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Daily Intelligence Briefing

Tuesday, November 14, 2023

Identifying Change-Driven Investment Themes

The Daily Intelligence Briefing is published by McAlinden Research Partners. The report is provided to Hedge Connection blog readers once per week for free. Below is just one of the five sections that delivers Change-Driven Investment Themes everyday.

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Margin Pressure on Meat Processors’ Beef Business Could Finally Begin to Break as Cattle Futures Fall

Summary: Earnings from Tyson Foods and JBS show each company’s beef business suffering from thinning margins. These cost pressures, induced by a shrinking cattle herd in the US, could linger an create a drag on 2024 sales at the companies. COVID-19 lockdowns, persistent drought, and the mass culling of beef cows that resulted from those factors, helped live cattle futures record a record run from March 2020 to September of this year, throttling profitability among beef producers. Input costs are finally beginning to subside a bit, suggesting beef processors margins could be set to improve. However, if falling futures prices for cattle are a result of softness on the demand side, further pressure on sales and profitability may lie ahead.


Related ETF & Stocks: Invesco DB Agriculture Fund (DBA), Tyson Foods, Inc. (TSN), JBS S.A. (JBSAY) 

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Tyson Foods surpassed analyst estimates regarding the company’s earnings per share (EPS) in Q4 of the company’s fiscal year 2023, reporting EPS of $0.37 versus expectations of just $0.25, according to MarketBeat data. Those earnings were cut by more than three quarters from an EPS of $1.63 reported in the same period one year ago. Revenue fell by a much smaller proportion, down just -2.8% YoY, but sales in the year ahead period are now forecast to stagnate near 2023’s $52.88 billion. Tyson further disclosed the shuttering of two processing plants related to its chicken business, as well as hundreds of layoffs resulting from those shutdowns, bringing the total number of its chicken facility closures to eight in 2023. Tyson’s shares shifted lower throughout Monday’s trading session on these results.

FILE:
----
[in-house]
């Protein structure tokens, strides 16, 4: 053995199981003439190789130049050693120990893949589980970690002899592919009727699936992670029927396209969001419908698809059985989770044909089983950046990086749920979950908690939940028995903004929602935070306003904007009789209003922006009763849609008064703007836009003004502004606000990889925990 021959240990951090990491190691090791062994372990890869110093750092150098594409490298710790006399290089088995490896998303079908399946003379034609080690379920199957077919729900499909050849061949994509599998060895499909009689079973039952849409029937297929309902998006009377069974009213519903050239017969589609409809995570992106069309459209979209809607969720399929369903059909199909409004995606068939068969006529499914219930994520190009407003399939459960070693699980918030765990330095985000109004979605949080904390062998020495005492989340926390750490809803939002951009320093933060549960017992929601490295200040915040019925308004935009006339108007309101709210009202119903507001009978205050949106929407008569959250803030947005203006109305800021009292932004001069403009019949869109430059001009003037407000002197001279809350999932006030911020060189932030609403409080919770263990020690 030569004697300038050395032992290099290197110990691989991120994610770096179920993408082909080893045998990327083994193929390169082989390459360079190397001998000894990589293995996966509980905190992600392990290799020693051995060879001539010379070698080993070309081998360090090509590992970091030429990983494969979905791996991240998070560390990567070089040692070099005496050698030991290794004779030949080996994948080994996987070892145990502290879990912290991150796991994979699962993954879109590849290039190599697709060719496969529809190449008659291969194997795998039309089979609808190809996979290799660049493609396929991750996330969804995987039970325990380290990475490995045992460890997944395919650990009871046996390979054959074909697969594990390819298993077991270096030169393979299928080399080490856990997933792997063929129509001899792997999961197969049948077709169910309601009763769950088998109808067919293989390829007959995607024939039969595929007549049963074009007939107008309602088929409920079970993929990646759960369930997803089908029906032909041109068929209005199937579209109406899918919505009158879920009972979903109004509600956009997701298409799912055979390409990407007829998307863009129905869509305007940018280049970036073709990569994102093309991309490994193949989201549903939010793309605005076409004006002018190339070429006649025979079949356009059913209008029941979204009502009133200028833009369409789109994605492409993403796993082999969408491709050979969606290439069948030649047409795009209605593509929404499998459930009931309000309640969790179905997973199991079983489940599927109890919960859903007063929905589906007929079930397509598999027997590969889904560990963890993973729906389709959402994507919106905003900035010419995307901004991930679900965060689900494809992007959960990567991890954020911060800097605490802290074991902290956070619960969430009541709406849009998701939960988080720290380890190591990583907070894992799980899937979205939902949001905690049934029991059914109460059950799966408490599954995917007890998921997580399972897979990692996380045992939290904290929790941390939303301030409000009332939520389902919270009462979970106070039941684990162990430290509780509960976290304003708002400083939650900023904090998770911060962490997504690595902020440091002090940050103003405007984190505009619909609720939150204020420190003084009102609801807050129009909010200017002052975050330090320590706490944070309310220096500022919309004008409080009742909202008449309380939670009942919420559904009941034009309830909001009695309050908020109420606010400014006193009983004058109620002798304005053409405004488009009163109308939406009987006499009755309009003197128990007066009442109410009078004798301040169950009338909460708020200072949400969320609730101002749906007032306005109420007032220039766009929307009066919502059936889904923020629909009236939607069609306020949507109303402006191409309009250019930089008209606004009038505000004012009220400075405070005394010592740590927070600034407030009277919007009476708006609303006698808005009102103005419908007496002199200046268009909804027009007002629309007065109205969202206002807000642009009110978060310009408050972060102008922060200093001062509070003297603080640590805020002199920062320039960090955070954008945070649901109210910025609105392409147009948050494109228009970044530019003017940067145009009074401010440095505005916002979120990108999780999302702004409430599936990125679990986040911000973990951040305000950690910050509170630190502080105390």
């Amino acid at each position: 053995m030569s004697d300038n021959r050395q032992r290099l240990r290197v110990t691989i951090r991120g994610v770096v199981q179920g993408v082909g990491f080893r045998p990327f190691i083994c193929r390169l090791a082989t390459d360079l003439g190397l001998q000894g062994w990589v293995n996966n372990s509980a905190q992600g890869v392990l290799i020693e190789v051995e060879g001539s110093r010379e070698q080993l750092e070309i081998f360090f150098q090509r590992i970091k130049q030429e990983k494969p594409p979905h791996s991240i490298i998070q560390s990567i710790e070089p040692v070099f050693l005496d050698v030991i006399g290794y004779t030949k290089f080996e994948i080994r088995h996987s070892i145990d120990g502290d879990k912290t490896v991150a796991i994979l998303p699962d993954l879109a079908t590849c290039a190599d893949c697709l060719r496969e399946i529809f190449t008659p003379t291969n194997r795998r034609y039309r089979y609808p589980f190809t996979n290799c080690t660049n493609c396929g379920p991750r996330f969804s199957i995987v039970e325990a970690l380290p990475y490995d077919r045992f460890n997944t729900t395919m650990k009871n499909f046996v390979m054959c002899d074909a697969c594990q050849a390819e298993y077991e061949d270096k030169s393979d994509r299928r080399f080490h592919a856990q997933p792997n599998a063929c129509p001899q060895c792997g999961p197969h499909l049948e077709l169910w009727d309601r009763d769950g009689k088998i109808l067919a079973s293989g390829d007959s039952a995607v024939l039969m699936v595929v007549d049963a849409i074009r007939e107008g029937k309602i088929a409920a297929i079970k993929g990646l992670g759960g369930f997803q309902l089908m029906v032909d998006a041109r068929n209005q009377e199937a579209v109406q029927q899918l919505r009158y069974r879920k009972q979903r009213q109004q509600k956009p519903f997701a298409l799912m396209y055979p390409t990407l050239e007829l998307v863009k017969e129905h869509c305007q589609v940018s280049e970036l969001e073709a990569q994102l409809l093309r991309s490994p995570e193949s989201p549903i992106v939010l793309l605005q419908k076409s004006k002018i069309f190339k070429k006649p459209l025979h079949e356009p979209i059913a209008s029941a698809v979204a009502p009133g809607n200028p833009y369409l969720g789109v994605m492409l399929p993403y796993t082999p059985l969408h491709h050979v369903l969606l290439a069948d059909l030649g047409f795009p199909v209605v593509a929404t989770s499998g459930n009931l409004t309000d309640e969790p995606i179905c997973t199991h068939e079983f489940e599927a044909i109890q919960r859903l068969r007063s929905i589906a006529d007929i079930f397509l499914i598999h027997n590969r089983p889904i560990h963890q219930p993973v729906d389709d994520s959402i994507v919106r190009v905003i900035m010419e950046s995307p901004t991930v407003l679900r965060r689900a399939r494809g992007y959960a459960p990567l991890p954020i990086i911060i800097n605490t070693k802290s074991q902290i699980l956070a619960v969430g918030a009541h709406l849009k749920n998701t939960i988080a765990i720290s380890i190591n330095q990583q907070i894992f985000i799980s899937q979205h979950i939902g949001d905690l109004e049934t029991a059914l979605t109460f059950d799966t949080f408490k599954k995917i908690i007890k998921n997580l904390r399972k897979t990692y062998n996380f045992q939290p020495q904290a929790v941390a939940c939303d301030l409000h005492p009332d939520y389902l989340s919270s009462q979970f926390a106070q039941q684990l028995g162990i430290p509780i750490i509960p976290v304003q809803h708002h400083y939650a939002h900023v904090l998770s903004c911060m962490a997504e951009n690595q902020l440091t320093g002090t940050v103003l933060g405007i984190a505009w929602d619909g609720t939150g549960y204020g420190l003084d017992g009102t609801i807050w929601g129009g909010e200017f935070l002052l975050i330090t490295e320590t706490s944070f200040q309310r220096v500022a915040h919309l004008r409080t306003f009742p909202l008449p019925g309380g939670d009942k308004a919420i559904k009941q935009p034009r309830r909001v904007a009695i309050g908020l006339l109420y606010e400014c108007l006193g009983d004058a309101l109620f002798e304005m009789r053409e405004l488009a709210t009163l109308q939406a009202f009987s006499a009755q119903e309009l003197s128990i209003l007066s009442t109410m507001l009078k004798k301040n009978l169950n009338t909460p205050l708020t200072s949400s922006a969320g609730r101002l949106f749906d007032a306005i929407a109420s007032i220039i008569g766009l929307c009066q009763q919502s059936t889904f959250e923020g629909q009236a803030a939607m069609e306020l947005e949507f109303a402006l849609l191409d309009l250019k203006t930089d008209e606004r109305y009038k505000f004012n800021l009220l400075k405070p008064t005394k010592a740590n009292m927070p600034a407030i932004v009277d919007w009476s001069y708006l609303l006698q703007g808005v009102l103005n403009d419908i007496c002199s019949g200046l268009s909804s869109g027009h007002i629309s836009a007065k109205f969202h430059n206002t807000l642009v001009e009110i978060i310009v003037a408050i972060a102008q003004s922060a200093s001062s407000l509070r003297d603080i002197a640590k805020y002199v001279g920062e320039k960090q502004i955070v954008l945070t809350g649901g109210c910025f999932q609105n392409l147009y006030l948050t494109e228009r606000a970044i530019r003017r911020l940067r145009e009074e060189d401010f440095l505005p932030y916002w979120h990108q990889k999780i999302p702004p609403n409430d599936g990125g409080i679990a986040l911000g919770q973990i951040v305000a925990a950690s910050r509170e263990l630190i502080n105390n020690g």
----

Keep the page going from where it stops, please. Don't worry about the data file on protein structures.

Though the chicken business has suffered this year, that segment is likely to get some relief next year and swing back into operating profitability. However, Tyson’s beef business – the largest segment in the company – is raising significant concerns, swinging to a loss in the prior quarter for the first time since 2015. Moreover, Tyson booked a -$333.0 million goodwill impairment on its beef business amid “unfavorable macroeconomic conditions” and higher interest rates, and projected a loss of as much as -$400.0 million for its beef operations for the fiscal year 2024.


Beef producers have languished under surging cattle prices throughout the year. Futures tied to live cattle touched an all-time high above $190.00/lb in September, easily surpassing the previous peak of roughly $170.00/lb nine years ago. These high input costs have challenged Tyson and its competitors to sustain their margins on beef products – a battle which they’ve been losing, as evidenced by the prospect of losses facing the segment. Operating margins in Tyson’s beef unit were reported at -6.4% in fiscal Q4, as well as -0.5% for the fiscal year 2023.